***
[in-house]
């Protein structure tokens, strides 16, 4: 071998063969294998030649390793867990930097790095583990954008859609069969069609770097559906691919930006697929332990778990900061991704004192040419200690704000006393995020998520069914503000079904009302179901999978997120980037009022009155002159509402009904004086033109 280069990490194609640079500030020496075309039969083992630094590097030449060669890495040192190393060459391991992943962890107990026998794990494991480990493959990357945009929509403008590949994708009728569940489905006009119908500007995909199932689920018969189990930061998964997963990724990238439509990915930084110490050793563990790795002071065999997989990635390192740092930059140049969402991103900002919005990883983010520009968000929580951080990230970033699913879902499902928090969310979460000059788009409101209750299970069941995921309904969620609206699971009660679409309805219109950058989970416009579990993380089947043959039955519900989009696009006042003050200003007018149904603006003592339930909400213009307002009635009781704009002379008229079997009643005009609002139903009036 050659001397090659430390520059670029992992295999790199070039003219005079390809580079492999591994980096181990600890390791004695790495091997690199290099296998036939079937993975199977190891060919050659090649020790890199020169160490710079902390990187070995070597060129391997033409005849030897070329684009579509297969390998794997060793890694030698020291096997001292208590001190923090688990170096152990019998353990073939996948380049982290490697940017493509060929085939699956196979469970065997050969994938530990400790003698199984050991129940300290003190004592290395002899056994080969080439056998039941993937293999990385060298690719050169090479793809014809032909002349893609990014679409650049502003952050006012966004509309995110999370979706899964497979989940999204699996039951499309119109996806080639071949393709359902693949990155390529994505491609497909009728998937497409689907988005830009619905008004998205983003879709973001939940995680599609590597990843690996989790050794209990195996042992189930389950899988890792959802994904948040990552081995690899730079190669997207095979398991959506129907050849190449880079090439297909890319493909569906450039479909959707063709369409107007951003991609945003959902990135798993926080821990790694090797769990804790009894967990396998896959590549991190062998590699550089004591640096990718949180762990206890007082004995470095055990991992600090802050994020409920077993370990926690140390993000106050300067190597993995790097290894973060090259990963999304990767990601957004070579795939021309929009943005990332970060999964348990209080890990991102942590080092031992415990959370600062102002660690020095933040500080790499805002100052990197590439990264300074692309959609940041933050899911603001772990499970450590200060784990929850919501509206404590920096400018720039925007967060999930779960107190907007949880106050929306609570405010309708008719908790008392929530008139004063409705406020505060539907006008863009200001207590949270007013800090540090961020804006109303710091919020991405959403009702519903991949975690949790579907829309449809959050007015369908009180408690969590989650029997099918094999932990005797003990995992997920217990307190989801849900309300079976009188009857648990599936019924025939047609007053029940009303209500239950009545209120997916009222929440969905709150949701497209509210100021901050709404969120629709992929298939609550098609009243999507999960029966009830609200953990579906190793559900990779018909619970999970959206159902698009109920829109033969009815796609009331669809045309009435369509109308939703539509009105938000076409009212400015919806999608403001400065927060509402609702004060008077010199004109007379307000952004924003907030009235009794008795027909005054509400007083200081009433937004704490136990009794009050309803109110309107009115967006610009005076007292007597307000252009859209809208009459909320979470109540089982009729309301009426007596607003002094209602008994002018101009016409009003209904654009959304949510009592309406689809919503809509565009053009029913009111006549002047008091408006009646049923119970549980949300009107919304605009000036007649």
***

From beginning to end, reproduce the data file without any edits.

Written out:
[in-house]
């Protein structure tokens, strides 16, 4: 071998063969294998030649390793867990930097790095583990954008859609069969069609770097559906691919930006697929332990778990900061991704004192040419200690704000006393995020998520069914503000079904009302179901999978997120980037009022009155002159509402009904004086033109 280069990490194609640079500030020496075309039969083992630094590097030449060669890495040192190393060459391991992943962890107990026998794990494991480990493959990357945009929509403008590949994708009728569940489905006009119908500007995909199932689920018969189990930061998964997963990724990238439509990915930084110490050793563990790795002071065999997989990635390192740092930059140049969402991103900002919005990883983010520009968000929580951080990230970033699913879902499902928090969310979460000059788009409101209750299970069941995921309904969620609206699971009660679409309805219109950058989970416009579990993380089947043959039955519900989009696009006042003050200003007018149904603006003592339930909400213009307002009635009781704009002379008229079997009643005009609002139903009036 050659001397090659430390520059670029992992295999790199070039003219005079390809580079492999591994980096181990600890390791004695790495091997690199290099296998036939079937993975199977190891060919050659090649020790890199020169160490710079902390990187070995070597060129391997033409005849030897070329684009579509297969390998794997060793890694030698020291096997001292208590001190923090688990170096152990019998353990073939996948380049982290490697940017493509060929085939699956196979469970065997050969994938530990400790003698199984050991129940300290003190004592290395002899056994080969080439056998039941993937293999990385060298690719050169090479793809014809032909002349893609990014679409650049502003952050006012966004509309995110999370979706899964497979989940999204699996039951499309119109996806080639071949393709359902693949990155390529994505491609497909009728998937497409689907988005830009619905008004998205983003879709973001939940995680599609590597990843690996989790050794209990195996042992189930389950899988890792959802994904948040990552081995690899730079190669997207095979398991959506129907050849190449880079090439297909890319493909569906450039479909959707063709369409107007951003991609945003959902990135798993926080821990790694090797769990804790009894967990396998896959590549991190062998590699550089004591640096990718949180762990206890007082004995470095055990991992600090802050994020409920077993370990926690140390993000106050300067190597993995790097290894973060090259990963999304990767990601957004070579795939021309929009943005990332970060999964348990209080890990991102942590080092031992415990959370600062102002660690020095933040500080790499805002100052990197590439990264300074692309959609940041933050899911603001772990499970450590200060784990929850919501509206404590920096400018720039925007967060999930779960107190907007949880106050929306609570405010309708008719908790008392929530008139004063409705406020505060539907006008863009200001207590949270007013800090540090961020804006109303710091919020991405959403009702519903991949975690949790579907829309449809959050007015369908009180408690969590989650029997099918094999932990005797003990995992997920217990307190989801849900309300079976009188009857648990599936019924025939047609007053029940009303209500239950009545209120997916009222929440969905709150949701497209509210100021901050709404969120629709992929298939609550098609009243999507999960029966009830609200953990579906190793559900990779018909619970999970959206159902698009109920829109033969009815796609009331669809045309009435369509109308939703539509009105938000076409009212400015919806999608403001400065927060509402609702004060008077010199004109007379307000952004924003907030009235009794008795027909005054509400007083200081009433937004704490136990009794009050309803109110309107009115967006610009005076007292007597307000252009859209809208009459909320979470109540089982009729309301009426007596607003002094209602008994002018101009016409009003209904654009959304949510009592309406689809919503809509565009053009029913009111006549002047008091408006009646049923119970549980949300009107919304605009000036007649």